Q: I was under contract to buy a house and then we did inspections.
There was so much more wrong with the house which I didn’t expect, I decided to walk away from the purchase rather than ask for repairs or a price reduction. Now the seller won’t sign the paperwork to release my earnest money. What should I do?
A: The contract we use in Albuquerque is what we call “buyer driven.” It means it’s written to largely protect the buyer’s rights and, as a result, there are a number of contingencies that allow you to get your earnest money back if one of those doesn’t work out. They are inspections, financing, insurance, title work, survey or any other document that is delivered to you for review.
So, you’re absolutely right. If you terminated your contract based on inspections and you did so within the objection period, then you should get your earnest money back. However, it’s not as simple as that.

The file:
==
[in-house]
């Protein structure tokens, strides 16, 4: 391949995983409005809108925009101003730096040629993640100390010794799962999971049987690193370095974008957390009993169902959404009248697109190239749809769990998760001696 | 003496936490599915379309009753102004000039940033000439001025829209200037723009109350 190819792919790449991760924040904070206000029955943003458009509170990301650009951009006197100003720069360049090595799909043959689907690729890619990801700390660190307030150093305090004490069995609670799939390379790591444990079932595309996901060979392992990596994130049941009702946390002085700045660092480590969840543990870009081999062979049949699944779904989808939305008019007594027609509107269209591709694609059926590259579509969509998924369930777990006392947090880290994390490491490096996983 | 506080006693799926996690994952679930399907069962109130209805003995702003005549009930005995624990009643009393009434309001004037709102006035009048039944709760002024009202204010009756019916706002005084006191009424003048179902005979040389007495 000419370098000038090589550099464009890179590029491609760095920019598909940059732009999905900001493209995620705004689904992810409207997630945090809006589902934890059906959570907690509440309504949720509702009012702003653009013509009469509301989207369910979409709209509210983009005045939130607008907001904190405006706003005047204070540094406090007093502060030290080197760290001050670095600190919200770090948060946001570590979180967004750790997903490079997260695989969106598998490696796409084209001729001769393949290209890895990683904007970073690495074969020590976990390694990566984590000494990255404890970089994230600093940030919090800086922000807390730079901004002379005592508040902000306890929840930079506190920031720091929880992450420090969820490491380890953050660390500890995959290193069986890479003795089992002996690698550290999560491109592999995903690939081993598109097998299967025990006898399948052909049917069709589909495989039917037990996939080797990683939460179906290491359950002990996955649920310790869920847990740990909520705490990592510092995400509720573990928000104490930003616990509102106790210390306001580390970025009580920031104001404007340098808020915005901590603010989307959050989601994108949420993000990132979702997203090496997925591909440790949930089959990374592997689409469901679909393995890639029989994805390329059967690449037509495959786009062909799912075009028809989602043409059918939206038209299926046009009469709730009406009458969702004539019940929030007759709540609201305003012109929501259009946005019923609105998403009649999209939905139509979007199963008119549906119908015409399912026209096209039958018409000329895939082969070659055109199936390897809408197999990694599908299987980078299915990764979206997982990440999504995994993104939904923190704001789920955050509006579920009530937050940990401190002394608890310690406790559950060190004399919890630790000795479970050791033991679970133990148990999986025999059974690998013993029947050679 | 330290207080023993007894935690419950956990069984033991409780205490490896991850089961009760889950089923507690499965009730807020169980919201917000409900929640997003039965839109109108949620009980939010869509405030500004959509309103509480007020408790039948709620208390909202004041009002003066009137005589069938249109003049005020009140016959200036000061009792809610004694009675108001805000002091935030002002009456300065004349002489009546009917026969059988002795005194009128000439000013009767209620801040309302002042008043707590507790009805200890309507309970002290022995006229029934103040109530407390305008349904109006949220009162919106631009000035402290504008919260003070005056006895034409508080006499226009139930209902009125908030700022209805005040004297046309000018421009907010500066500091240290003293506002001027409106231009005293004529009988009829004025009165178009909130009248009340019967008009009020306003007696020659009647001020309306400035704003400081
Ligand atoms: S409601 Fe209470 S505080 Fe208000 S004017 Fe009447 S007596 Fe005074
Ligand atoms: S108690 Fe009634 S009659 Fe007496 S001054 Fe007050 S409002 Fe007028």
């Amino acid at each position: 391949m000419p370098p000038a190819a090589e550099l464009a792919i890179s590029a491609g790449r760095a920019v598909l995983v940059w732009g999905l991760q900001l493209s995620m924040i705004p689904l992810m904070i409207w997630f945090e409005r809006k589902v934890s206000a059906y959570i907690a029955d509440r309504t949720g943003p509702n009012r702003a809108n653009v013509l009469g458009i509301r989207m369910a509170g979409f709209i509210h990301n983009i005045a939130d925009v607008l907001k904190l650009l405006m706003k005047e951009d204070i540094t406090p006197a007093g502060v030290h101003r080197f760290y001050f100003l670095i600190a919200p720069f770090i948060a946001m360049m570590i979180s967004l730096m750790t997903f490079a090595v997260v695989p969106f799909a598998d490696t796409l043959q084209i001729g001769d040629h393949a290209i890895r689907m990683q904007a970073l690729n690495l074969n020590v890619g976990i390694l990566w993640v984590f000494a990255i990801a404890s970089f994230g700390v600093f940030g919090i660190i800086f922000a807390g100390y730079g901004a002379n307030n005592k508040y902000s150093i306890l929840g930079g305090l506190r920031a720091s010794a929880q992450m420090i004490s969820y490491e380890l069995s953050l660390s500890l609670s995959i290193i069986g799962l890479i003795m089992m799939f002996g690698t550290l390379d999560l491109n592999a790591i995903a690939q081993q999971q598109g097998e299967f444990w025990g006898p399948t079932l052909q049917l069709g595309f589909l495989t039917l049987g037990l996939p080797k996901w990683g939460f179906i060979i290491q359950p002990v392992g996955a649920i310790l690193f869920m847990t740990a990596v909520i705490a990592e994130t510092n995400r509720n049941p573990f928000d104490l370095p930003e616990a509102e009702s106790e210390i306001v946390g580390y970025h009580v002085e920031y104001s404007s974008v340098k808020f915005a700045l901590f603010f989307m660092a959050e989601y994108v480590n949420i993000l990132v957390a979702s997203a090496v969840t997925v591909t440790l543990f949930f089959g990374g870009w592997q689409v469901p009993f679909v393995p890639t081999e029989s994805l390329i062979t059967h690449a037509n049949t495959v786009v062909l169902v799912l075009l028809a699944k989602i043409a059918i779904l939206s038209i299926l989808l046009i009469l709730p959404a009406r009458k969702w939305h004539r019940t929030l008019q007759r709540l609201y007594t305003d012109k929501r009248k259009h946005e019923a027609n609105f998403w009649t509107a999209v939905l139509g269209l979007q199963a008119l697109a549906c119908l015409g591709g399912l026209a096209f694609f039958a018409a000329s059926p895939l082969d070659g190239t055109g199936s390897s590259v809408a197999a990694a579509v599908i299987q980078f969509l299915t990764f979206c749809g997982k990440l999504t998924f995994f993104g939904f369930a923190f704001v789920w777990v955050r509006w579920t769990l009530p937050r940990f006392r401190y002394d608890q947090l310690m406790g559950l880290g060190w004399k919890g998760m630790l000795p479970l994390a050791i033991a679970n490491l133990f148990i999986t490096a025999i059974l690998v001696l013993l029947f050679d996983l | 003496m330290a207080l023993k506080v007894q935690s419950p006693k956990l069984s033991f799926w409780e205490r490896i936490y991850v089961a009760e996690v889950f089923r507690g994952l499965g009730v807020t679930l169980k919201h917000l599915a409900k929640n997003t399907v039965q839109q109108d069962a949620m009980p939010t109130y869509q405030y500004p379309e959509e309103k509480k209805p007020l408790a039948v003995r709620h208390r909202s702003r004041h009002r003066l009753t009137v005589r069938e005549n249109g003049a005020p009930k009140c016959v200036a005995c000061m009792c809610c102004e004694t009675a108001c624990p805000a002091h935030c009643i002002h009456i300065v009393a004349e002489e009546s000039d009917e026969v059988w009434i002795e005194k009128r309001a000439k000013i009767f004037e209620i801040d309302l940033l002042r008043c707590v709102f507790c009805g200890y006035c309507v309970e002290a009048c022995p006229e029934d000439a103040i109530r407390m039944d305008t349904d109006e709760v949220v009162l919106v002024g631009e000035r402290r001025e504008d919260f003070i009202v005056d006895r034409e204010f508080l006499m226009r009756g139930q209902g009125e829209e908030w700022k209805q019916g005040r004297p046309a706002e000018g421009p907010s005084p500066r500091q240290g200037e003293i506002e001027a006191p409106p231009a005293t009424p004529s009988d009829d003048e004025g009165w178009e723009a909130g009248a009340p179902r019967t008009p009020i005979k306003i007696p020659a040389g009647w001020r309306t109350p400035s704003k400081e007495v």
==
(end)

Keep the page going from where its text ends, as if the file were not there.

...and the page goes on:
As you’ve pointed out, both the buyer and the seller have to agree to distribute the earnest money and if both parties haven’t signed the document, then the title company – which is holding the earnest money – cannot release the funds. So what do you do?
If it really looks like the seller is not going to cooperate and you don’t want to wait it out, as many people successfully do, then you’ll need to escalate the situation through the use of an interpleader. This is someone who will decide what should happen to the earnest money and will do so by reviewing the contract and the details of what happened.
You’ll need to ask the title company to send the case to an interpleader. They will decide what happens with the money and often the losing party has to pay everyone’s fees.
I would suggest talking to your Realtor again. Find out why the seller feels they can hold up the release of the funds and see if there’s a way to work it out. If not, take it to the next level. If you objected to the inspections on time, there’s no reason not to get your money back.
Talia Freedman is a Realtor with Signature Southwest Properties.